(comparative more cunning, superlative most cunning)
- Sly; crafty; clever in surreptitious behaviour.
- Bible, Exodus xxxviii. 23
- a cunning workman
- Tis beauty truly blent, whose red and white / Nature's own sweet and cunning hand laid on.
- (US, colloquial, rare) Cute, appealing.
- a cunning little boy
From Middle English cunning, kunning, konnyng, alteration of earlier Middle English cunninde, kunnende, cunnand, from Old English cunnende, present participle of cunnan (“to know how to, be able to”), equivalent to con + -ing. Cognate with Scots cunnand (“cunning”), German dialectal könnend (“cunning”), Icelandic kunnandi (“cunning”). More at con, can.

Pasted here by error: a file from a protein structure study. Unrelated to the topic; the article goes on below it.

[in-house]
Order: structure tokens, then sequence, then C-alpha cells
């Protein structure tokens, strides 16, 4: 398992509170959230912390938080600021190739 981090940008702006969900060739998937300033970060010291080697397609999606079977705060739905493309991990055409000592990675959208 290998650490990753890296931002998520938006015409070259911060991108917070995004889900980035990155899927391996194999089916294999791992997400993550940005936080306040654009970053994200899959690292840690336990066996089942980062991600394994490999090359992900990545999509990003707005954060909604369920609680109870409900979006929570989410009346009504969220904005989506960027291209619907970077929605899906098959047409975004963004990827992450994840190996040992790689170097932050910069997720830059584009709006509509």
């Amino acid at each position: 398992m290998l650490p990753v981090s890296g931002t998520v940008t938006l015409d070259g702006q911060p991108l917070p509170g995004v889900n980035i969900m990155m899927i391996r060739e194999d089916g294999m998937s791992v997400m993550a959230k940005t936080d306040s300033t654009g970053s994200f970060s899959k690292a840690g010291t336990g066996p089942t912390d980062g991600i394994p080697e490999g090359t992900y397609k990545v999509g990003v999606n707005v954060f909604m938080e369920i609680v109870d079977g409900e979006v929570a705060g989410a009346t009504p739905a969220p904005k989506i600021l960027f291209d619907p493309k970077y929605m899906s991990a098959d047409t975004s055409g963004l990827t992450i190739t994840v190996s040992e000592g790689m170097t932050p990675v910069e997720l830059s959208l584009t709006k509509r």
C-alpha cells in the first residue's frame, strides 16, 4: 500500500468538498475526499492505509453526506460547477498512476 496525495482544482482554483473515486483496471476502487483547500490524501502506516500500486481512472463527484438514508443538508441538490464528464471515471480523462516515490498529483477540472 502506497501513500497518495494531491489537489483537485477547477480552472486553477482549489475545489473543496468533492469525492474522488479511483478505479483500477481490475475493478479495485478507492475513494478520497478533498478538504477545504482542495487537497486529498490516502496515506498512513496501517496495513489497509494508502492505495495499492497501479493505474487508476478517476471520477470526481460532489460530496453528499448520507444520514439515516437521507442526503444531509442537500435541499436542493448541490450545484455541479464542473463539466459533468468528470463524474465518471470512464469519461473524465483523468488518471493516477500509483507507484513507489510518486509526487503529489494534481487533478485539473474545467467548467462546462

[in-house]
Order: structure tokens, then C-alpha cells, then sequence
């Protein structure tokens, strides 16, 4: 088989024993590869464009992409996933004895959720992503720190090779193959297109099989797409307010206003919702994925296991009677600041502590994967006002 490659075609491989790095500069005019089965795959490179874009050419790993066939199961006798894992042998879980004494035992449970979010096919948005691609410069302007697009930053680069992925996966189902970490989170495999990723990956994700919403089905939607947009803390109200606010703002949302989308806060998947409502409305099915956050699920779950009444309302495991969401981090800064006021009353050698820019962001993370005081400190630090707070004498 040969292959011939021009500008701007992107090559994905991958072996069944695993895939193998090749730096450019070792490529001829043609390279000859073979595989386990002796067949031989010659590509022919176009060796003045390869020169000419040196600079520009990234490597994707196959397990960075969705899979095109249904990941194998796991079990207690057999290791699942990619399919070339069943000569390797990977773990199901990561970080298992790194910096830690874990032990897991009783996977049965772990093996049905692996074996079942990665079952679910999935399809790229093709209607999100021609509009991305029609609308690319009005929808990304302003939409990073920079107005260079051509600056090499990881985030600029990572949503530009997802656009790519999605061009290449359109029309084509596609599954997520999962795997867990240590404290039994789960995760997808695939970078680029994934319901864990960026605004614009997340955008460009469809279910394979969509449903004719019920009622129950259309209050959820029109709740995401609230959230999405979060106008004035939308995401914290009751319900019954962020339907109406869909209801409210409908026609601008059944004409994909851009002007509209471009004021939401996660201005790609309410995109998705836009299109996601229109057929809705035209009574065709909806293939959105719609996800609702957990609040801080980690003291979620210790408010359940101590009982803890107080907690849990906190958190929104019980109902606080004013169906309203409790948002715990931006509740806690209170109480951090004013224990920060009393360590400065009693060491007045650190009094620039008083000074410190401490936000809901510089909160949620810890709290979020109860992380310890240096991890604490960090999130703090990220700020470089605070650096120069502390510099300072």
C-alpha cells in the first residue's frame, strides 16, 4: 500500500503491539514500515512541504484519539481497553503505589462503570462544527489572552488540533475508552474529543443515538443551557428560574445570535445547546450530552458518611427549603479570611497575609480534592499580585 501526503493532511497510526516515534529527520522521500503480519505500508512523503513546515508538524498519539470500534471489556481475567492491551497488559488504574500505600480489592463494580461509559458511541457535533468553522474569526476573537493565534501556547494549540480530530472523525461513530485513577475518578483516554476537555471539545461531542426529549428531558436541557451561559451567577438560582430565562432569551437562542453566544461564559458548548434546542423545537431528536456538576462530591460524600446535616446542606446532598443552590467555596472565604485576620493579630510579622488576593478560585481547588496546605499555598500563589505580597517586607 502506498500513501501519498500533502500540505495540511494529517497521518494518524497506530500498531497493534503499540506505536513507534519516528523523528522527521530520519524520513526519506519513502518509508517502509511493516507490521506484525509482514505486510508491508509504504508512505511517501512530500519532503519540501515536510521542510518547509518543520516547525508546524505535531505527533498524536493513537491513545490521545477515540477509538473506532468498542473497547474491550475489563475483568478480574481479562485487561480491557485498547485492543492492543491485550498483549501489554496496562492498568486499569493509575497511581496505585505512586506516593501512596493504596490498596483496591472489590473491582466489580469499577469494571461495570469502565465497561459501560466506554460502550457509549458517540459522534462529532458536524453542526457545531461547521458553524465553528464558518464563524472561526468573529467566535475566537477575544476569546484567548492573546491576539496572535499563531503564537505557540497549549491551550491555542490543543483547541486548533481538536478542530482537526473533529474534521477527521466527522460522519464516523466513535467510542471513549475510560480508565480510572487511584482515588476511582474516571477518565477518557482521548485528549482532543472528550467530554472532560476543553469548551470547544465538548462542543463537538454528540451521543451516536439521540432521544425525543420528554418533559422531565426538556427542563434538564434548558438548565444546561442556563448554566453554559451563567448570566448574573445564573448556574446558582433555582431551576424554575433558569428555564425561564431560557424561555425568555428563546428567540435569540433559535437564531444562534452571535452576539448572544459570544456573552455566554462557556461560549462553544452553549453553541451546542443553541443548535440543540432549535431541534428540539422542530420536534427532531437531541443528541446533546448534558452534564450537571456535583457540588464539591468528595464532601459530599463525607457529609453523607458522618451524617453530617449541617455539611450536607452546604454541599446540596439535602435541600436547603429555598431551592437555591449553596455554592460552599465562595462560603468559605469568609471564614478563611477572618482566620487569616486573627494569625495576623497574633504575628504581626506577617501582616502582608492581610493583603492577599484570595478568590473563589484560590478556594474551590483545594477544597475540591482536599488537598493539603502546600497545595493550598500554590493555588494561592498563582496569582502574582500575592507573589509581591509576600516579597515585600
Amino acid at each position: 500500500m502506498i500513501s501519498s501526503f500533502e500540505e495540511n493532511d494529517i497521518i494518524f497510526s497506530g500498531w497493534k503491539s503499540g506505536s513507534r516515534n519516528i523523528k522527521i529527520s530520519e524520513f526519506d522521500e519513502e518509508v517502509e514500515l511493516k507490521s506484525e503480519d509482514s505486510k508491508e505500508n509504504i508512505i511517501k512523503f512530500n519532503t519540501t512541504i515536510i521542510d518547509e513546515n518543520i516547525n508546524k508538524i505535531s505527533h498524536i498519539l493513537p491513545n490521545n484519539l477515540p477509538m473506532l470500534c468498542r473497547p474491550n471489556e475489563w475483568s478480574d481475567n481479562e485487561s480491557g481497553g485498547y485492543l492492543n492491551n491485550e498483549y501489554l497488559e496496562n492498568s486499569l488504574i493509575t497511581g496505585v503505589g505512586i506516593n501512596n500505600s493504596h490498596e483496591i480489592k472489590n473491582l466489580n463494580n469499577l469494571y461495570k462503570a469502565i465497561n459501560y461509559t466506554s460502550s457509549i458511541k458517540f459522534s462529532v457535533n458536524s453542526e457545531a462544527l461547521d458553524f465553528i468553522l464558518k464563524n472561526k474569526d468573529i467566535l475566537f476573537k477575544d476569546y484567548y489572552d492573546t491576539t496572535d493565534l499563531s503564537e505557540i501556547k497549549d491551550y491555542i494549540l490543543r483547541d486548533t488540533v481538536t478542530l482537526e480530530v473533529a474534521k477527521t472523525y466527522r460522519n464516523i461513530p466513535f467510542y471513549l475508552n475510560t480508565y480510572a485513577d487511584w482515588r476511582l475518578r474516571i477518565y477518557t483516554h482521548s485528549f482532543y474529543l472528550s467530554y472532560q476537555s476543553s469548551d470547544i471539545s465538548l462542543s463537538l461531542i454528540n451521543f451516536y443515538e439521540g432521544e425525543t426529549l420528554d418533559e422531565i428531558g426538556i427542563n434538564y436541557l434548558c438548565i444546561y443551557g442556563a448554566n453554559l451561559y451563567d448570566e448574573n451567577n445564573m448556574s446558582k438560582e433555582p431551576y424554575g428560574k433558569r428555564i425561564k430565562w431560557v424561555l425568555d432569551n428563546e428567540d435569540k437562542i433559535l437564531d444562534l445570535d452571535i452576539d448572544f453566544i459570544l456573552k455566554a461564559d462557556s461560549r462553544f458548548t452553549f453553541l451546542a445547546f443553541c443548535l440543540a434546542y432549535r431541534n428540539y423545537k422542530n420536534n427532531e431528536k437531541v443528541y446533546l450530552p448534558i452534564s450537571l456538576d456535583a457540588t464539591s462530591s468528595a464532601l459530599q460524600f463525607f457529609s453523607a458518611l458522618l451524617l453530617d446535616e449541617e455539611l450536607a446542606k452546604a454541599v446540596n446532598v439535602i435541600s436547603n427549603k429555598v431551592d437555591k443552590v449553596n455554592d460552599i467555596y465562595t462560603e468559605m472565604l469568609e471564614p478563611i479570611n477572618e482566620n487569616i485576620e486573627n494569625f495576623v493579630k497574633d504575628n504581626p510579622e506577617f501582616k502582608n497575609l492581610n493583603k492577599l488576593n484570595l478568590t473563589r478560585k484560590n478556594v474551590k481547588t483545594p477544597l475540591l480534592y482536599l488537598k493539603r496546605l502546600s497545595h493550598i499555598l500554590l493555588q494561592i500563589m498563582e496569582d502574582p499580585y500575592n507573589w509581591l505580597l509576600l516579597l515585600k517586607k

From Middle English cunning, kunnyng, partially from Old English *cunning (verbal noun), from cunnan (“to know how to, be able to”); partially from Old English cunnung (“knowledge, trial, probation, experience, contact, carnal knowledge”), from cunnian (“to search into, try, test, seek for, explore, investigate, experience, have experience of, to make trial of, know”), equivalent to con + -ing.